And that's when the shit hit the proverbial fan.
In an article entitlted 'José Mourinho's mind games finally provoke response from Pep Guardiola', The Guardian described what happened.
'This time it's personal. Barcelona's coach, Josep Guardiola, finally exploded, sending a year of pent-up anger and frustration gushing forth as he responded to José Mourinho on the eve of the Champions League semi-final against Real Madrid.'
Mourinho had provoked Guardiola by referring to comments made after Madrid's victory in the Copa del Rey final. Guardiola had noted that his side had been close to winning: had a Pedro goal not been ruled out for a very close but correct offside, described by the coach as "the linesman's good eyesight". Hardly a complaint about bad refereeing, but rather a regret spoken out load about how close Barcelona had come to winning.
And this is how Mourinho responded. "A new era has begun. Until now there were two groups of coaches. One very, very small group of coaches that don't speak about refs and then a big group of coaches, of which I am part, who criticise the refs when they have mistakes – people like me who don't control their frustration but also people who are happy to value a great job from a ref.
"Now there is a third group, which is only [Guardiola], that criticises referees when they get decisions right! There is a new meaning to [football] now. In his first season [Guardiola] lived the scandal of Stamford Bridge [in the semi-final], last year he played against a 10-man Inter. Now he is not happy with refs getting it right. I am not asking the referee to help my team. If the referee is good everyone will be happy – except Guardiola. He wants them to get it wrong."
The normally reserved Guardiola finally let out a season's worth of pent-up frustration.
"Tomorrow at 8.45 we will play a match on the field," Guardiola said. " Outside of the field, he has won the entire year, the entire season and in the future [it will be the same]. He can have his personal Champions League outside the field. Fine. Let him enjoy it, I'll give him that. But this is a game. When it comes to sport we will play and sometimes we will win, sometimes we will lose. We are happy with smaller victories, trying to get the world to admire us and we are very proud of this.
"I can give you an immense list of things [that we could complain about]: 300,000 things. We could remember Stamford Bridge and another thousand things but I do not have that many people working for me. Secretaries and referees and people writing stuff. So tomorrow, 8.45pm, we will take to the field and we will try to play football as best as possible.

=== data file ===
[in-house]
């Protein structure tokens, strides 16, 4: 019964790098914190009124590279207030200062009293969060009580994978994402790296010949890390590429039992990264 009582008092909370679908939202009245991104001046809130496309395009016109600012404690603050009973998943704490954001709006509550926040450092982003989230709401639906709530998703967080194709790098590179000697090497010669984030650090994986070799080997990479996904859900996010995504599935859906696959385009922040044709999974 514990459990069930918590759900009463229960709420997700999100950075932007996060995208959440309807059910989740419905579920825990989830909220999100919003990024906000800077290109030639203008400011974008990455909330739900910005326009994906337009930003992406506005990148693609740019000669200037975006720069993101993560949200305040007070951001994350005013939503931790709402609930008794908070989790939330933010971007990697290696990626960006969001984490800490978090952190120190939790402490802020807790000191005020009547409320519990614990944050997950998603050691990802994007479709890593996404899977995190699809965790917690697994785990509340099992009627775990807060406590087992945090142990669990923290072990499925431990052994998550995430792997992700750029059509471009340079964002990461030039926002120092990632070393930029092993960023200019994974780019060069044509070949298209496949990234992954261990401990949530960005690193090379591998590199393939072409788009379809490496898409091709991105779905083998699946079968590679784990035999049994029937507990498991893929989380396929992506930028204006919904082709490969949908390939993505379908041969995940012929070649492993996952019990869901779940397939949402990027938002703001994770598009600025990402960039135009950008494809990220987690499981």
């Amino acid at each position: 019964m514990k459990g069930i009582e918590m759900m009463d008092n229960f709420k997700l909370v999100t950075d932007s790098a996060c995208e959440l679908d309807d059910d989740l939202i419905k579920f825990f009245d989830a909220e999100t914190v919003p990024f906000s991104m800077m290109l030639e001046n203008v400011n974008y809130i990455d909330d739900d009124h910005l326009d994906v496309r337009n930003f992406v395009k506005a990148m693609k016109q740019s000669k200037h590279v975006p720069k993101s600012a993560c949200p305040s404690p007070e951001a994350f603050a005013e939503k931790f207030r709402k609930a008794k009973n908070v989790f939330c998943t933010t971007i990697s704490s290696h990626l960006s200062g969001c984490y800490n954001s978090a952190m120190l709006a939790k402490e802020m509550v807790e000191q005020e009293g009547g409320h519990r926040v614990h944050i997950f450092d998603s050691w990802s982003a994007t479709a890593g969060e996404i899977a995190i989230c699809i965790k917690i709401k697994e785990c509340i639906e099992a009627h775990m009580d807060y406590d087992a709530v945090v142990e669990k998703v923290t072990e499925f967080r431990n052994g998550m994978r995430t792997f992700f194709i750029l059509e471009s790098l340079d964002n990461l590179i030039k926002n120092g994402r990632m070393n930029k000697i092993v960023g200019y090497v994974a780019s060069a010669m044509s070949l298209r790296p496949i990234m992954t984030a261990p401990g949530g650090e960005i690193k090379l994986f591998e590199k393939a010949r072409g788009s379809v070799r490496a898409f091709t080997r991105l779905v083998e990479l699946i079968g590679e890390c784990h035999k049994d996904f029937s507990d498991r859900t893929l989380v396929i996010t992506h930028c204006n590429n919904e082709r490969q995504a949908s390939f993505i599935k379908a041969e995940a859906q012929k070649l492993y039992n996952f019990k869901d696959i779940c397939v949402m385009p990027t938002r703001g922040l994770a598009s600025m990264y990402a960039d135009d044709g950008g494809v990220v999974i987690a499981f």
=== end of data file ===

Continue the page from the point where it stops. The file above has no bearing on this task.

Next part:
"In this room [Real Madrid's press room], he is the chief, the fucking man. In here he is the fucking man and I can't compete with him. If Barcelona want someone who competes with that, then they should look for another manager. But we, as a person and an institution, don't do that. I could talk about [Olegario] Bequerença [the referee from last season's Barcelona-Inter semi-final first leg], about the offside goal from Diego Milito or the penalty of [Dani] Alves, but I don't. Well, until tonight!
"If you think after three years, that I always moan, always make excuses and always complain, then there is nothing I can do about that."
The team's response was even more convincing though. FC Barcelona knocked Real Madrid out of the Champions League by beating them 2-0 in the Bernabéu and drawing 1-1 in Camp Nou. Incidentally, Barça went on to win the Champions League and La Liga.
Mourinho's Attack On Tito Vilanova
The 2011-12 Liga season began with two fantastic Clásicos in the Spanish Super Cup. And Barça had the upper hand again - 2-2 in Madrid and 3-2 in Barcelona. Judging from the way he reacted, Jose Mourinho must have been feeling a little frustrated.
If one moment has marked the Barça-Madrid rivalry at the start of this Liga season, it's the incident at the end of the second Spanish Super Cup game where, in the middle of a players' brawl, Jose Mourinho went over to Pep Guardiola's assistant Tito Vilanova and poked him in the eye.
Watch this video of what happened and judge for yourself.
Mourinho's cockiness over the next few days was even more pathetic than his original attack, and isn't even worthy of comment.
To add insult to injury, he got away with a two-match suspension to be served if, and only if, he's managing Madrid the next time they qualify for the Super Cup and Vilanova got a one-match suspension for pushing Mourinho in the back in what looks to me like a reflex reaction.
Calm Before The Storm
What's been very strange over the last month or so is that, despite Madrid's excellent form - they're three points clear of Barça at the top of La Liga with a game in hand - Mourinho's been extremely docile and quiet. No complaining. No moaning. No shouting. No jeering. Perhaps he's turned over a new leaf.
Whether he has or not, I'm looking forward to the press conference after next Saturday's Clásico, whatever the result!